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Marketmind: Cooler labor warms markets

2023-08-30 18:18
A look at the day ahead in U.S. and global markets from Mike Dolan The red hot U.S. jobs market
Marketmind: Cooler labor warms markets

A look at the day ahead in U.S. and global markets from Mike Dolan

The red hot U.S. jobs market appears to be cooling as Labor Day nears, offering investors some relief in juggling the chances of one more Federal Reserve interest rate hike.

Stubborn inflation readings from Europe on Wednesday and hesitation around this week's China market rebound suggested the coast was far from clear despite worldwide stock and bond market rally in the previous session.

But a slew of U.S. employment statistics this week ahead of Monday's U.S. holiday is setting the tone for September markets overall and the Fed's next policy meeting on Sept. 20.

Even though the central bank is expected to stand pat next month, policymakers will deliver quarterly forecast updates and undecided markets are still leaning toward the chance of another quarter-point rate hike in November - hitting the rate that officials projected in June they would need to reach eventually.

Against that backdrop, Tuesday's news of a drop in job vacancies per unemployment worker in July to 1.51 - the lowest in almost two years - was seen as one argument the Fed may feel its rate hike campaign may be done already. The counter is that ratio is still well above pre-pandemic levels of about 1.2.

Ebbing consumer confidence in August reinforced the message of slowing activity, however, and The Conference Board's so-called labor market differential, derived from respondents' views on whether jobs are plentiful or hard to get, narrowed by almost six points to 26.2% - its lowest since April 2021.

That combination dragged futures pricing back to showing roughly a 50-50 chance of another hike in November from a one-in-three chance before the reports. Two- and 10-year Treasury yields recoiled up to 15 basis points to 4.87% and 4.10% respectively - and they hovered just above there overnight.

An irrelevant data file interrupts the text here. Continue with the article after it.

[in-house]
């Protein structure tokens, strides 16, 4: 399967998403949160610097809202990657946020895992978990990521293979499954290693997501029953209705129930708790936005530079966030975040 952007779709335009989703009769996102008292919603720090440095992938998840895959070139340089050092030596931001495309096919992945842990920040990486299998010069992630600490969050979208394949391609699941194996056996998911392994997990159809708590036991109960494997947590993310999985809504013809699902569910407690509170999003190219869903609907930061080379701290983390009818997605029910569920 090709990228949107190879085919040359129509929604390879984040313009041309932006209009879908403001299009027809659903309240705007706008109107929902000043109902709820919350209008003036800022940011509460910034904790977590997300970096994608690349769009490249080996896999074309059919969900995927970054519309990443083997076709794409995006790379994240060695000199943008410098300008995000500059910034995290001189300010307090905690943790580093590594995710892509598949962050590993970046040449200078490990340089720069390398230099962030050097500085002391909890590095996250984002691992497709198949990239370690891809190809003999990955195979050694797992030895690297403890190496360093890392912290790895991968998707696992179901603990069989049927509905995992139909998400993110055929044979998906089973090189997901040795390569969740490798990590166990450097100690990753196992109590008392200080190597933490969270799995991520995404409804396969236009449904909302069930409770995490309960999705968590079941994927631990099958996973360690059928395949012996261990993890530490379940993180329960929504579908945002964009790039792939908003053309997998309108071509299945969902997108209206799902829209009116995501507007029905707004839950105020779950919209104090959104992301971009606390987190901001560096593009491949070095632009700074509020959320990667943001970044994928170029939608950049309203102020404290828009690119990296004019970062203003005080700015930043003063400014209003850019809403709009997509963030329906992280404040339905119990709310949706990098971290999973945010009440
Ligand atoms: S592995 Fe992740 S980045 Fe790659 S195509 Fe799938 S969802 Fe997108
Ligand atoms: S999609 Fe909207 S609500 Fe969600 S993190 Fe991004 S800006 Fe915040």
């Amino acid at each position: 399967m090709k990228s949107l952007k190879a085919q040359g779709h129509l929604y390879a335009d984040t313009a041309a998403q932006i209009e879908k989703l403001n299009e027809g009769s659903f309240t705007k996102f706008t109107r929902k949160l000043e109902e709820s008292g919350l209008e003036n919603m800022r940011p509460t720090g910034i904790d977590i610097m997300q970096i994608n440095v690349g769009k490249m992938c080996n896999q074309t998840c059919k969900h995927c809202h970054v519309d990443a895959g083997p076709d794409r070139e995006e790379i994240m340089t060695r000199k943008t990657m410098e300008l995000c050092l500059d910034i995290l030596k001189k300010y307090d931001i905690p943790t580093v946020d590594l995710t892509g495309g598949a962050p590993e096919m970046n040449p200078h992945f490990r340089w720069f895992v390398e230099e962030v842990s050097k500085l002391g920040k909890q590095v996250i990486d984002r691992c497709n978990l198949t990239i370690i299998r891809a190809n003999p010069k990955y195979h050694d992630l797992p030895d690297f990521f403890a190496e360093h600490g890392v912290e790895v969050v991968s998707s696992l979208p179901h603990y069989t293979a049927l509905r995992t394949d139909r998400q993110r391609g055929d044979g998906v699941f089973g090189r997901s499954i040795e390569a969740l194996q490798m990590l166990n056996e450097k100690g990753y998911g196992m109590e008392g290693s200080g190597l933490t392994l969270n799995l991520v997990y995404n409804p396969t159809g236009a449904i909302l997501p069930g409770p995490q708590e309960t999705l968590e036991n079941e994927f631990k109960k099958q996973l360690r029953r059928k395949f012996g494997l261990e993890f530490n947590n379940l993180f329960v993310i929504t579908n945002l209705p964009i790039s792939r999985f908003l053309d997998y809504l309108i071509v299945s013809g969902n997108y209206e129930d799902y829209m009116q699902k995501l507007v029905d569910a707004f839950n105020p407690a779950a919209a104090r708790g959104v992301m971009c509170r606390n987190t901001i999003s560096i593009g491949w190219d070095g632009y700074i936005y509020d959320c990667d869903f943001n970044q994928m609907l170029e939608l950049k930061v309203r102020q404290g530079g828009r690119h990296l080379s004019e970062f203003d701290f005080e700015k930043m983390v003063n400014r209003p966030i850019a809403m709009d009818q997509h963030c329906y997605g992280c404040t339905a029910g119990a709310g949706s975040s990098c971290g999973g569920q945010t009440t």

Wall's St's S&P500 clocked its best day in almost three months and its third straight rise for the first time in August. The Nasdaq 100 gained more than 2% for the first time since May and the high-octane NYFANG index of mega-cap digital giants added 3% in one day for the first time in three months.

Even the dominant cryptocurrency bitcoin surged more than 7% - aided by a major court ruling criticising the Securities and Exchange Commission's refusal to allow Grayscale to register an exchange-traded fund for spot bitcoin.

The dollar was the main loser, falling back about 0.5%.

Most of the big market moves on Tuesday have been sustained by stock futures overnight as traders await the next installment on the labor market picture, with ADP's private sector payrolls report for August due out later alongside second-quarter GDP revisions.

But the market mood overseas did sour a bit and cut across Tuesday's jump.

Spain reported a rise in August inflation above forecasts, while some German states saw inflation pick this month too. Euro zone economic sentiment fell again and missed expectations.

China's stock markets also stalled after a two-day rally, with U.S. Commerce Secretary Gina Raimondo claiming on her three-day visit to the country that many U.S. firms now see China as "un-investable".

Beijing has this year struggled to stave off a major property bust and underpin a spluttering economic recovery amid rising geopolitical tensions. But it seemed to draw a line under the stock market this week with a series of supports and the prospect of further cuts in lending, deposit and mortgage rates.

That ran into sand again on Wednesday and August has now seen foreign capital net selling of China stocks, via the northbound trading link, of more than 85 billion yuan ($11.66 billion) so far - the biggest monthly outflow on record.

In single stock moves, Denmark's Orsted, the world's largest offshore wind farm developer, plunged 20% after the firm said it may see U.S. impairments of 16 billion Danish crowns ($2.3 billion) due to supply chain problems, soaring interest rates and a lack of new tax credits.

Events to watch for on Wednesday:

* U.S. ADP August private payrolls, U.S. Q2 GDP revisions, July international trade, pending home sales, wholesale/retail inventories,

* International Monetary Fund Managing Director Kristalina Georgieva visits Beijing; U.S. Commerce Secretary Gina Raimondo speaks in Shanghai; UK Foreign Secretary James Cleverly in China

* U.S. Treasury auctions 7-year notes

* U.S. corporate earnings: Salesforce, CrowdStrike, Brown-Forman, Cooper Companies

(By Mike Dolan, Editing by Louise Heavens, Twitter: @reutersMikeD)